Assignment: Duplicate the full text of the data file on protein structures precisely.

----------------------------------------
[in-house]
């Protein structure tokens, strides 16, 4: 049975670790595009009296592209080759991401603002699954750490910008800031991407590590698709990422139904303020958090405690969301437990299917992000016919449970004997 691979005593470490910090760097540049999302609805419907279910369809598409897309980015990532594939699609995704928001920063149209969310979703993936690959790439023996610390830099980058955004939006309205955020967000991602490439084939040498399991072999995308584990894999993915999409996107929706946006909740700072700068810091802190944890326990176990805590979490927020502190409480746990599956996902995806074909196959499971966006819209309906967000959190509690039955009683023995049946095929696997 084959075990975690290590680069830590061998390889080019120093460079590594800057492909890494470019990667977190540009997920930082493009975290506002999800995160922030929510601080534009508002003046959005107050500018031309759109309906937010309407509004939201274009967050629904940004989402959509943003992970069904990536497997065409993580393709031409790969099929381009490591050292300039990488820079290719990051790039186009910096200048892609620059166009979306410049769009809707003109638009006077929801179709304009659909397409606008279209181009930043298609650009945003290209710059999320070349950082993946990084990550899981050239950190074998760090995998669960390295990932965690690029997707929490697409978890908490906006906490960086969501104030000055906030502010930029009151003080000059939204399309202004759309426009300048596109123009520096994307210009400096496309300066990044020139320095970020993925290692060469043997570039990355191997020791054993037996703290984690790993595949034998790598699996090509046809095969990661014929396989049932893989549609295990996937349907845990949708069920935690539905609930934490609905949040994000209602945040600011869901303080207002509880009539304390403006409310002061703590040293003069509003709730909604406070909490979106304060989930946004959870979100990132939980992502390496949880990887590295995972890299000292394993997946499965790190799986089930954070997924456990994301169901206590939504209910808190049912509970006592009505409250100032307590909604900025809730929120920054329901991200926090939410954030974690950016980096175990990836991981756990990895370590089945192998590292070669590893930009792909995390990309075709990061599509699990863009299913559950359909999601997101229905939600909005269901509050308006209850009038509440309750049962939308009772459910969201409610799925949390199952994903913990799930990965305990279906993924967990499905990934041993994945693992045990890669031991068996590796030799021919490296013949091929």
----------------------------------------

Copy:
[in-house]
């Protein structure tokens, strides 16, 4: 049975670790595009009296592209080759991401603002699954750490910008800031991407590590698709990422139904303020958090405690969301437990299917992000016919449970004997 691979005593470490910090760097540049999302609805419907279910369809598409897309980015990532594939699609995704928001920063149209969310979703993936690959790439023996610390830099980058955004939006309205955020967000991602490439084939040498399991072999995308584990894999993915999409996107929706946006909740700072700068810091802190944890326990176990805590979490927020502190409480746990599956996902995806074909196959499971966006819209309906967000959190509690039955009683023995049946095929696997 084959075990975690290590680069830590061998390889080019120093460079590594800057492909890494470019990667977190540009997920930082493009975290506002999800995160922030929510601080534009508002003046959005107050500018031309759109309906937010309407509004939201274009967050629904940004989402959509943003992970069904990536497997065409993580393709031409790969099929381009490591050292300039990488820079290719990051790039186009910096200048892609620059166009979306410049769009809707003109638009006077929801179709304009659909397409606008279209181009930043298609650009945003290209710059999320070349950082993946990084990550899981050239950190074998760090995998669960390295990932965690690029997707929490697409978890908490906006906490960086969501104030000055906030502010930029009151003080000059939204399309202004759309426009300048596109123009520096994307210009400096496309300066990044020139320095970020993925290692060469043997570039990355191997020791054993037996703290984690790993595949034998790598699996090509046809095969990661014929396989049932893989549609295990996937349907845990949708069920935690539905609930934490609905949040994000209602945040600011869901303080207002509880009539304390403006409310002061703590040293003069509003709730909604406070909490979106304060989930946004959870979100990132939980992502390496949880990887590295995972890299000292394993997946499965790190799986089930954070997924456990994301169901206590939504209910808190049912509970006592009505409250100032307590909604900025809730929120920054329901991200926090939410954030974690950016980096175990990836991981756990990895370590089945192998590292070669590893930009792909995390990309075709990061599509699990863009299913559950359909999601997101229905939600909005269901509050308006209850009038509440309750049962939308009772459910969201409610799925949390199952994903913990799930990965305990279906993924967990499905990934041993994945693992045990890669031991068996590796030799021919490296013949091929």